Trustworthy autonomous systems for all?
Researchers at the Universities of York and Sheffield worked with disabled young people to reimagine autonomous systems so they can enhance the lives of everyone.
Autonomous systems that can be trusted to take action with little or no human interaction have the potential to improve our lives in many ways: improved diagnosis on 999 calls, support in our homes, and easier inspection of hazardous environments. But whose lives will they really improve if their design isn’t inclusive?
“The design of trustworthy autonomous systems isn’t currently equitable or participatory,” said Dr Colin Paterson, Lecturer in Computer Science at the University of York and one of the project’s co-investigators. “This means that these systems which are meant to positively impact all of our lives are being designed without the involvement of those people who will be the end users.”
Social and computer science researchers from the universities worked with nine students from Greenace Special School in Sheffield as co-researchers. During creative workshops they explored how young people could become co-designers and co-producers of trustworthy autonomous systems, to help make them truly beneficial to all.
The co-researchers talked about the trust element of trustworthy autonomous systems, considering who is involved in the design of systems, whether the systems can be trusted, and whether users are trusted to have a say in the design process.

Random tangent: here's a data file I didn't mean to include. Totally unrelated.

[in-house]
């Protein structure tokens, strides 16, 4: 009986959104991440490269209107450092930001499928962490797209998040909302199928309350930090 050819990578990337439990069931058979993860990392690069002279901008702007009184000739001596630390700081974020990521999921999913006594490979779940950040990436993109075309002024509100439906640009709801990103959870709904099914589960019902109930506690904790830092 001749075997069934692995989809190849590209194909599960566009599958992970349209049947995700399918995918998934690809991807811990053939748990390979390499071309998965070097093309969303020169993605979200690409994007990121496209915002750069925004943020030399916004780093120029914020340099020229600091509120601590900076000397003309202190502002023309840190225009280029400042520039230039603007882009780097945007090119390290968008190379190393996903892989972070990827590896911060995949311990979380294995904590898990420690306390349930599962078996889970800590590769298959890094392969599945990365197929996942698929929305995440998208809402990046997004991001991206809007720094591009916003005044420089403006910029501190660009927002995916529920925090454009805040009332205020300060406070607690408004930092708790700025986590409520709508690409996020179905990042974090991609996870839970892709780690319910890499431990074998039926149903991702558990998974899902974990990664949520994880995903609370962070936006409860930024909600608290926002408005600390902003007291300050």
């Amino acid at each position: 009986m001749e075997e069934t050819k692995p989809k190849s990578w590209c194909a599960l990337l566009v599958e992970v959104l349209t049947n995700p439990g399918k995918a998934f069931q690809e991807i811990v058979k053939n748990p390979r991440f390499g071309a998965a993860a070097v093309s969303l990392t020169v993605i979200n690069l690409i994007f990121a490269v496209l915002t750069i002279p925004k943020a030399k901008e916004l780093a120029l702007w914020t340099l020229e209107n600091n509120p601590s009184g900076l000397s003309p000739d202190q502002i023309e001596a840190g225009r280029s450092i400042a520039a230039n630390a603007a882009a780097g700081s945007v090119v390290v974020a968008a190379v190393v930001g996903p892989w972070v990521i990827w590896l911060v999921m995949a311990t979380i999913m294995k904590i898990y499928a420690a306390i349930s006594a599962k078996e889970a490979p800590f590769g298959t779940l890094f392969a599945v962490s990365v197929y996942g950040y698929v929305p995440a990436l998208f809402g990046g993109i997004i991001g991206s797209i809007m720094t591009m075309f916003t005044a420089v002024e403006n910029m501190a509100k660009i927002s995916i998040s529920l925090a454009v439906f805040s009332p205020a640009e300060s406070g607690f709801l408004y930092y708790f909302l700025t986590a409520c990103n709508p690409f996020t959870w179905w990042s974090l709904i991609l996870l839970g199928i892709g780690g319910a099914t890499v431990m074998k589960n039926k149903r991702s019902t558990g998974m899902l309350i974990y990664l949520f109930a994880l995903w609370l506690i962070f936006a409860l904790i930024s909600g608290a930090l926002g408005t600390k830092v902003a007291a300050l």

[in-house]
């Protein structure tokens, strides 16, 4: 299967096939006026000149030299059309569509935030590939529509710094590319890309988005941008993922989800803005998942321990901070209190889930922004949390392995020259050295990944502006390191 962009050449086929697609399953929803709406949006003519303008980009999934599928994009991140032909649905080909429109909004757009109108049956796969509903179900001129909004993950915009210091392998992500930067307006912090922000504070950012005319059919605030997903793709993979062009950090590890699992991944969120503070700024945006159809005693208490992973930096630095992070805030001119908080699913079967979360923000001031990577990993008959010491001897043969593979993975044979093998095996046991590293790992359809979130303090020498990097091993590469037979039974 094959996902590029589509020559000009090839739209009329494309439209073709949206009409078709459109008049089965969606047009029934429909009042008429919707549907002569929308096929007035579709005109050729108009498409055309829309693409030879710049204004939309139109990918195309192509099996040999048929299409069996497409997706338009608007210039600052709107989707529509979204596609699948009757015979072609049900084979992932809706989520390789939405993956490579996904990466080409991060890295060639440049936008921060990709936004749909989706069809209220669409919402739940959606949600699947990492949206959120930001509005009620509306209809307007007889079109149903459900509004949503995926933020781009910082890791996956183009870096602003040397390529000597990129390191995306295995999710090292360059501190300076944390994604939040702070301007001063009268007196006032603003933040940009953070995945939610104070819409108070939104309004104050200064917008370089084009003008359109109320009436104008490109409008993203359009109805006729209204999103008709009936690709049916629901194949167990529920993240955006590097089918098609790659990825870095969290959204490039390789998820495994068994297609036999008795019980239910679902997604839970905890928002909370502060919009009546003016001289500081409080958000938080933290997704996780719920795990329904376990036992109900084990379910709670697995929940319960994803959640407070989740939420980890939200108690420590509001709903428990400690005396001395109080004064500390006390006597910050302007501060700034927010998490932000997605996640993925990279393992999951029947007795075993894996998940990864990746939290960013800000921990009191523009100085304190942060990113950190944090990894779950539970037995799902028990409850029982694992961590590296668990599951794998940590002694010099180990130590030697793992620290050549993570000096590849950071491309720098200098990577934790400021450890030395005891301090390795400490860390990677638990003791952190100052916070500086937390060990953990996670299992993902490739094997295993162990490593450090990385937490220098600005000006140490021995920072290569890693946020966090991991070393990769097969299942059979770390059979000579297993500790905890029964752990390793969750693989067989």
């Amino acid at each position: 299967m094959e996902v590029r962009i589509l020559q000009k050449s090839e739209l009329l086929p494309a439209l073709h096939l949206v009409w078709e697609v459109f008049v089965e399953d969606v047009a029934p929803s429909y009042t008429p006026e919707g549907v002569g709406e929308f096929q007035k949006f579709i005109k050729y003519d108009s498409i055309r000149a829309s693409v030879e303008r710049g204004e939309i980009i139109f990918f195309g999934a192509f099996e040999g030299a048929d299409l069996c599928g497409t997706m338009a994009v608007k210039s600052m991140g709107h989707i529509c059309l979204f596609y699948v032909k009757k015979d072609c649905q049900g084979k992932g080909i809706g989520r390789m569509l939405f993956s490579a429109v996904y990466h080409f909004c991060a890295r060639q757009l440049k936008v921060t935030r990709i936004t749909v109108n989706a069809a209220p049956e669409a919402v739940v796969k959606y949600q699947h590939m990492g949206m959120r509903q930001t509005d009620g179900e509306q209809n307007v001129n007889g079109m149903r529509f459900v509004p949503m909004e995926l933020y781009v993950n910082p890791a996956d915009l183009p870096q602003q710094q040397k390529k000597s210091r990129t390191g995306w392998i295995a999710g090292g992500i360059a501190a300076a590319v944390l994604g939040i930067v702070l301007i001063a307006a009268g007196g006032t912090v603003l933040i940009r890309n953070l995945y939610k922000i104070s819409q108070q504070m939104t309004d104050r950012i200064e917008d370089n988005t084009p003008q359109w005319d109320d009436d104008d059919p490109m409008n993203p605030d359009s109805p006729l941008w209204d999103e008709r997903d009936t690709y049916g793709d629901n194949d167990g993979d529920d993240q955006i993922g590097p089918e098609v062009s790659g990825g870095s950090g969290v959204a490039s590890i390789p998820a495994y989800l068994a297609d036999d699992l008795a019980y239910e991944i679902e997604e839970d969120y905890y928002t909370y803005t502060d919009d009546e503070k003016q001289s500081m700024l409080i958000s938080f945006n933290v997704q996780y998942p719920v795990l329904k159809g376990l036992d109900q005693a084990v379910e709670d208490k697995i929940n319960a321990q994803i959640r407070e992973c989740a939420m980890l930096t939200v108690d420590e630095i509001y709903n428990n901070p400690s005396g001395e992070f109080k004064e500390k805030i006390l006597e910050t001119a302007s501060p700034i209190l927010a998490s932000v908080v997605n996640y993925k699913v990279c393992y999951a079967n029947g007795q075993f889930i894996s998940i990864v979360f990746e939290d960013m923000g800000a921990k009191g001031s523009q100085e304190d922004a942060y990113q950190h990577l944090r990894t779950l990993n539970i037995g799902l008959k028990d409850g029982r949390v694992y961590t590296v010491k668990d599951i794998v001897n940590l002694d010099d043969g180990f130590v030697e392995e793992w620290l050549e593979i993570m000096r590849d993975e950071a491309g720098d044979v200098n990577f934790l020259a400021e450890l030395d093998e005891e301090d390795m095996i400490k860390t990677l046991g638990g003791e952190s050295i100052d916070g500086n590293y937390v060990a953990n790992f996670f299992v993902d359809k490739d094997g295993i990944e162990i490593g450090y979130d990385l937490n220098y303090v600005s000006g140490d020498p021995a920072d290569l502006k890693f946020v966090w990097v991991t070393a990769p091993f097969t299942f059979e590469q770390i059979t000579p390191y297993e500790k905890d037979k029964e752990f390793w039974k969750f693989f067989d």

The team also questioned some of the assumptions made by designers of autonomous systems to consider what would make them desirable and important to all users, including young people and those with disabilities.
Research into practice
The students were then involved in Makerspace workshops at their school. Turning their research into practice, they designed and made their own robots and technology that represent what is important to them.
The final part of the project gave the students an opportunity to visit the Advanced Manufacturing Research Centre at the University of Sheffield. They got to see robots in action and take part in activities to better understand how AI learns and discuss the challenges of making AI safe.
“This project enabled young people to become researchers, designers and makers of autonomous systems,” concluded Dr Paterson. “What is important to them as end users helped shape the design of the prototypes they created.
“The young people questioned our assumptions as researchers, designers and scientists which helped us to come away with an increased understanding of how to create more inclusive autonomous systems.”